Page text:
Today’s Headlines

  • It’s Official: Bike Counts Up 35 Percent in NYC (City Room, Post)
  • Portland Sees 28 Percent Rise in Cycling; Commute Mode Share at 8 Percent (Bike Portland)
  • MTA Pleads for Federal Funds (NY1)
  • Sprawl Apologist David Brooks Lines Up Behind a "National Mobility Project" (NYT)
  • Home Values Near Denver Light Rail Increase While Others Fall (Denver Post)
  • A Guide to Transit-Related Ballot Measures Around the Country (Overhead Wire)
  • NYT: Bailing Out Car Makers Not a Bad Idea
  • Hakeem Jeffries Leads Albany Push to Forestall Term Limits Extension (City Room)
  • Bill de Blasio Nixes Brooklyn Beep Bid, Sets Sights on Public Advocate (City Room)
  • Where NYCT Buses Go to Die — And Be Saved (News)
  • The most recent bicycle count data from New York and Portland are very exciting, but more importantly, instructive. They prove what many European cities have known for decades: If you build the infrastructure, the bicyclists will follow.(clearly other socio-economic trends are at play here, too).

    I have been engaged in a few list serv battles recently with the John Forester vehicular bicyclist types. These numbers prove their anti-bike lane/infrastructure stance is increasingly irrelevant. In fact, I don’t even know why they keep complaining…Dill’s recent research reveals that Portland has bicycle infrastucture laid down on only 8% of its streets. Does that not mean the vehicular cyclists can claim 92% of the grid as their own?!

    Sheesh, give a little for the rest of us…

  • David Brooks: “Explore all the new ideas that are burgeoning in the transportation world — congestion pricing, smart highways, rescue plans for shrinking Midwestern cities, new rail and airplane technologies. When you look into this sector, you see we are on the cusp of another transportation revolution.”

    Let’s hope other Republicans listen.

  • Is the National Mobility Project just about building roads? It makes me nervous when people talk about accommodating non-radial transportation. Decentralization is the whole problem.

  • Niccolo Machiavelli

    Yes, Susan, for the most part it is. It is also coupled with privatized National Infrastructure Banks (banking? theres money in that?) and PPPs. Government could accomplish a lot more here with heavy TOD related development programs, eliminating suburban land use planning silos and amalgamating suburban villages into greater Metropolitan areas. More and bigger highways will be a fertility drug from sprawl and more and bigger parking lots. Ending the artificial political economic division between suburb and city instead will refocus development and transportation.

  • Niccolo Machiavelli

    Oh yeah, and a political note to Bill De Blasio. I’m personally looking for a Public Advocate for NYC who espouses clear Transit Oriented Development positions, supports industrial employment and residential density. The down-zoning,balkanization of city planning and de-industrialization swaps he has been cheer-leading in Brooklyn is not something that will further Transit Oriented Development efforts.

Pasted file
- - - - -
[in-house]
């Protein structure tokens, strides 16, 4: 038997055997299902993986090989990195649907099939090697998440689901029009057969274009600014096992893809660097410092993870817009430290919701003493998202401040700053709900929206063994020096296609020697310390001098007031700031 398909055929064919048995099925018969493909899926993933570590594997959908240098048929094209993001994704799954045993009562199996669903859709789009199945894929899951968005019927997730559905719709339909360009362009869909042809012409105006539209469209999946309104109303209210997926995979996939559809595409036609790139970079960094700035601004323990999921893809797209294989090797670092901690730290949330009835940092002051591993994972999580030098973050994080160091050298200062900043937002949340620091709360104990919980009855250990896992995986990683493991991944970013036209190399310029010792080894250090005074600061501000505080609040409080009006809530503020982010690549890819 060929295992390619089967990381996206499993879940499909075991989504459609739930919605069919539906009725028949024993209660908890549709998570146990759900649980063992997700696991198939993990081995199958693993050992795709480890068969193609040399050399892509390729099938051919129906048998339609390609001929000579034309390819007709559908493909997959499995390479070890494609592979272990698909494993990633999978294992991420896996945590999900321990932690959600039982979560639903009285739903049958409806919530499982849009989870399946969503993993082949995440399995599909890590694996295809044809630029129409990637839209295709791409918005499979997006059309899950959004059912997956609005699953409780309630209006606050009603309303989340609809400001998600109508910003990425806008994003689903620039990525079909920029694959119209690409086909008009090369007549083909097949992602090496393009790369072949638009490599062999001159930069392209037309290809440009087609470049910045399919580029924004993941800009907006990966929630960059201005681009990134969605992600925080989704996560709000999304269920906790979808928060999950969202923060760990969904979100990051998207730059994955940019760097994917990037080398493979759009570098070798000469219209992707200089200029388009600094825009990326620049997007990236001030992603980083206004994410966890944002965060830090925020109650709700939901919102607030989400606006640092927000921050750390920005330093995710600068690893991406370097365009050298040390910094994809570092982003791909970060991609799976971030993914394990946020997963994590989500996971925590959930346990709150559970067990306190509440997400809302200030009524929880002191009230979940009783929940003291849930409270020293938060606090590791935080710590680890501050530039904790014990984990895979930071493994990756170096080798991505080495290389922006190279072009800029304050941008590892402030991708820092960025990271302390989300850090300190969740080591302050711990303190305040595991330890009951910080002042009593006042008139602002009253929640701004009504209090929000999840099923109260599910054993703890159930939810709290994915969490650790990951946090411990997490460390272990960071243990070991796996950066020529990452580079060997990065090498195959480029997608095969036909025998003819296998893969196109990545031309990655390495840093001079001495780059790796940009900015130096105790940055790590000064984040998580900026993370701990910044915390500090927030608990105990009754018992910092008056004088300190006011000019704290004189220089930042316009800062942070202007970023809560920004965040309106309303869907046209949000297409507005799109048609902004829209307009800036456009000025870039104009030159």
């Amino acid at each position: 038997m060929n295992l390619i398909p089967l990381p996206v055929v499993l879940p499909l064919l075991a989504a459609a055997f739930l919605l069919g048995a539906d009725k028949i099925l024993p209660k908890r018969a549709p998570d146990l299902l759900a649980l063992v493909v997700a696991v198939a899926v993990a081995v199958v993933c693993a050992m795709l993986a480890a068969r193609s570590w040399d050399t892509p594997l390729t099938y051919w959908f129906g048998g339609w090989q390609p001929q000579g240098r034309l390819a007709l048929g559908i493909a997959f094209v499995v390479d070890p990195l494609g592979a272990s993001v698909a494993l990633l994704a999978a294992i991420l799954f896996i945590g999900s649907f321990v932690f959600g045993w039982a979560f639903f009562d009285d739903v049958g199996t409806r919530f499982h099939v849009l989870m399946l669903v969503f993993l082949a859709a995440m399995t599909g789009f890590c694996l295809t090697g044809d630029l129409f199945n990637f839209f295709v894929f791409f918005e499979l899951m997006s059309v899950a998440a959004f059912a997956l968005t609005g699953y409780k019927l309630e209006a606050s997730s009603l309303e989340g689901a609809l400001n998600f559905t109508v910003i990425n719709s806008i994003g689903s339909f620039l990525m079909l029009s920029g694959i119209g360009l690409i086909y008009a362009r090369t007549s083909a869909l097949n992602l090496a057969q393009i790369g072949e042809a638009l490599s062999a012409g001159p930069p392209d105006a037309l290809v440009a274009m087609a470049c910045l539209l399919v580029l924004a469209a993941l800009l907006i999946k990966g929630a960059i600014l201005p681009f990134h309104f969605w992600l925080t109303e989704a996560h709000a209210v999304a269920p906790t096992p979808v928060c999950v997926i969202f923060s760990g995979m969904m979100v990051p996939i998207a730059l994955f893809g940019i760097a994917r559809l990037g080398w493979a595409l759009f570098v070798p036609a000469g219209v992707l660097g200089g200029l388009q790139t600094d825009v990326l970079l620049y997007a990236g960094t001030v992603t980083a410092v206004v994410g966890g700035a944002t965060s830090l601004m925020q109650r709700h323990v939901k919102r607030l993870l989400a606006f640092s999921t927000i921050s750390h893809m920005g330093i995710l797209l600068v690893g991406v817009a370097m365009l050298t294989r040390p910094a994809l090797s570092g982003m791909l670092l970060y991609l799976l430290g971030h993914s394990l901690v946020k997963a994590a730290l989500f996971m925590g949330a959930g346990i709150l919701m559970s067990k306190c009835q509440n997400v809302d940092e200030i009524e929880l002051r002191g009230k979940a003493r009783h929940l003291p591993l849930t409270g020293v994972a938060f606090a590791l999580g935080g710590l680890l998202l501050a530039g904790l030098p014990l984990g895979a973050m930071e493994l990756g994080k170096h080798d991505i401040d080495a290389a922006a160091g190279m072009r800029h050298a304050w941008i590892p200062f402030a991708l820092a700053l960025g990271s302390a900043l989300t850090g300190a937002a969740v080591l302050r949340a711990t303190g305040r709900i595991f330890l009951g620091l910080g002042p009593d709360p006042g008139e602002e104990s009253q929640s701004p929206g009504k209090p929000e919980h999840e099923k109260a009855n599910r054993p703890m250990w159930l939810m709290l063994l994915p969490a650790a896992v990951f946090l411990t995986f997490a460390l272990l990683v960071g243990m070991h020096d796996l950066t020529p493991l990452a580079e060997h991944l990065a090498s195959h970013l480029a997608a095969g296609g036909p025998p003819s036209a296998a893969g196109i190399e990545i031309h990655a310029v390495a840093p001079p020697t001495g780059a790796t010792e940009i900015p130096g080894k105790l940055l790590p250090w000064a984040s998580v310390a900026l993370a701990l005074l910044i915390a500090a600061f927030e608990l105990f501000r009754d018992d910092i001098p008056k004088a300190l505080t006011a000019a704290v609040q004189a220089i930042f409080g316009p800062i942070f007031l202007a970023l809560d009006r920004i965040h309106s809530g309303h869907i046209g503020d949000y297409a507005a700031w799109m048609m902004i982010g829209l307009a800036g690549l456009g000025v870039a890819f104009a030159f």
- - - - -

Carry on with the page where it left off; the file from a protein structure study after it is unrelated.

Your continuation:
• Car Free Nation

    I had the pleasure of meeting Assemblyperson Joan Millman the other day, and she seems to be very keen on pushing through some form of congestion pricing, so maybe she has moved to our side. On the other hand, there she is cosigning the bill to make term limits a referendum, allowing our fate to be decided by legislators with no connection to NYC.

    How can we convince our representatives to keep as much local decision making out of the assembly and state senate and with the city council and mayor where it belongs? I’m sick of having our streets controlled by a corrupt Rochester politician who happens to have seniority in the state assembly.

  • For a lot of people the question of referendum immutability transcends that of local control. I don’t agree. For one thing, I wasn’t here to vote for or against either of the famous term limit referendums. The idea that a snapshot of New Yorkers, in a constantly changing and growing city, represents “the voice of New Yorkers” for decades on end is ridiculous. I have been here to vote against the Bloomberg administration twice, and now I’d like to vote for it. Fortunately I’m not too worried about the state government having the backbone or the organization to thwart the city on this one. They are good at achieving their stagnant aims by doing nothing, but in this case they would have to stand up and vote for something.

  • From The Post article on bicycle counts:

    “Crowded and costlier buses and subways are driving thousands of New Yorkers to bicycle to work, new statistics show.”

    Oh, I see. The subway has cost $2 per ride since 2003. The cost of gas has more than doubled since 2003. So it’s the costlier SUBWAY that’s making people ride bikes. How could I have thought otherwise??

    Wait, are they talking about sandwiches?